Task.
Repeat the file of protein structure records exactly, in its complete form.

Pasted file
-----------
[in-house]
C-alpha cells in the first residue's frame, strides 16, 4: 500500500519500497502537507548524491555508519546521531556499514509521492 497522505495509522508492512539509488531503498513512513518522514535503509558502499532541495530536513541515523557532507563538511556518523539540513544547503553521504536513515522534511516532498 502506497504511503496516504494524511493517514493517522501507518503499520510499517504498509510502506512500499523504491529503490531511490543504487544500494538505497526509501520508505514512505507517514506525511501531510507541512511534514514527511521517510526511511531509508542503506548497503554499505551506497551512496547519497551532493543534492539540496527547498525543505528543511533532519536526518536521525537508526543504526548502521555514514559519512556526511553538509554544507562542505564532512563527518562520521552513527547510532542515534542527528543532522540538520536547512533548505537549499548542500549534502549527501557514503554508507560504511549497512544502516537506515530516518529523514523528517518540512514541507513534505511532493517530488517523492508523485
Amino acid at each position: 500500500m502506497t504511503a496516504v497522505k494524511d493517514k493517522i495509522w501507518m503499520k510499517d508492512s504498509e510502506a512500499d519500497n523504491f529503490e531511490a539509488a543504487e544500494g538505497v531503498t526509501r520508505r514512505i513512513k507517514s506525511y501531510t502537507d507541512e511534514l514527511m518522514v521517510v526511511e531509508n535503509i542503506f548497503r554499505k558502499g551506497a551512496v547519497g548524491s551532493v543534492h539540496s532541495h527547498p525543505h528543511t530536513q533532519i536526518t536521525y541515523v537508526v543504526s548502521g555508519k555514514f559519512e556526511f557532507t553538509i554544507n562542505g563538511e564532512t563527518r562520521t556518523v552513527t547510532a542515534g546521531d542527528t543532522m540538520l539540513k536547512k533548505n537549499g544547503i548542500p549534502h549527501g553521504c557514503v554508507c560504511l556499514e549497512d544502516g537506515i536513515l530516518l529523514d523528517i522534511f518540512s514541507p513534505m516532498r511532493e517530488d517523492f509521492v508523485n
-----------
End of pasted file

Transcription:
[in-house]
C-alpha cells in the first residue's frame, strides 16, 4: 500500500519500497502537507548524491555508519546521531556499514509521492 497522505495509522508492512539509488531503498513512513518522514535503509558502499532541495530536513541515523557532507563538511556518523539540513544547503553521504536513515522534511516532498 502506497504511503496516504494524511493517514493517522501507518503499520510499517504498509510502506512500499523504491529503490531511490543504487544500494538505497526509501520508505514512505507517514506525511501531510507541512511534514514527511521517510526511511531509508542503506548497503554499505551506497551512496547519497551532493543534492539540496527547498525543505528543511533532519536526518536521525537508526543504526548502521555514514559519512556526511553538509554544507562542505564532512563527518562520521552513527547510532542515534542527528543532522540538520536547512533548505537549499548542500549534502549527501557514503554508507560504511549497512544502516537506515530516518529523514523528517518540512514541507513534505511532493517530488517523492508523485
Amino acid at each position: 500500500m502506497t504511503a496516504v497522505k494524511d493517514k493517522i495509522w501507518m503499520k510499517d508492512s504498509e510502506a512500499d519500497n523504491f529503490e531511490a539509488a543504487e544500494g538505497v531503498t526509501r520508505r514512505i513512513k507517514s506525511y501531510t502537507d507541512e511534514l514527511m518522514v521517510v526511511e531509508n535503509i542503506f548497503r554499505k558502499g551506497a551512496v547519497g548524491s551532493v543534492h539540496s532541495h527547498p525543505h528543511t530536513q533532519i536526518t536521525y541515523v537508526v543504526s548502521g555508519k555514514f559519512e556526511f557532507t553538509i554544507n562542505g563538511e564532512t563527518r562520521t556518523v552513527t547510532a542515534g546521531d542527528t543532522m540538520l539540513k536547512k533548505n537549499g544547503i548542500p549534502h549527501g553521504c557514503v554508507c560504511l556499514e549497512d544502516g537506515i536513515l530516518l529523514d523528517i522534511f518540512s514541507p513534505m516532498r511532493e517530488d517523492f509521492v508523485n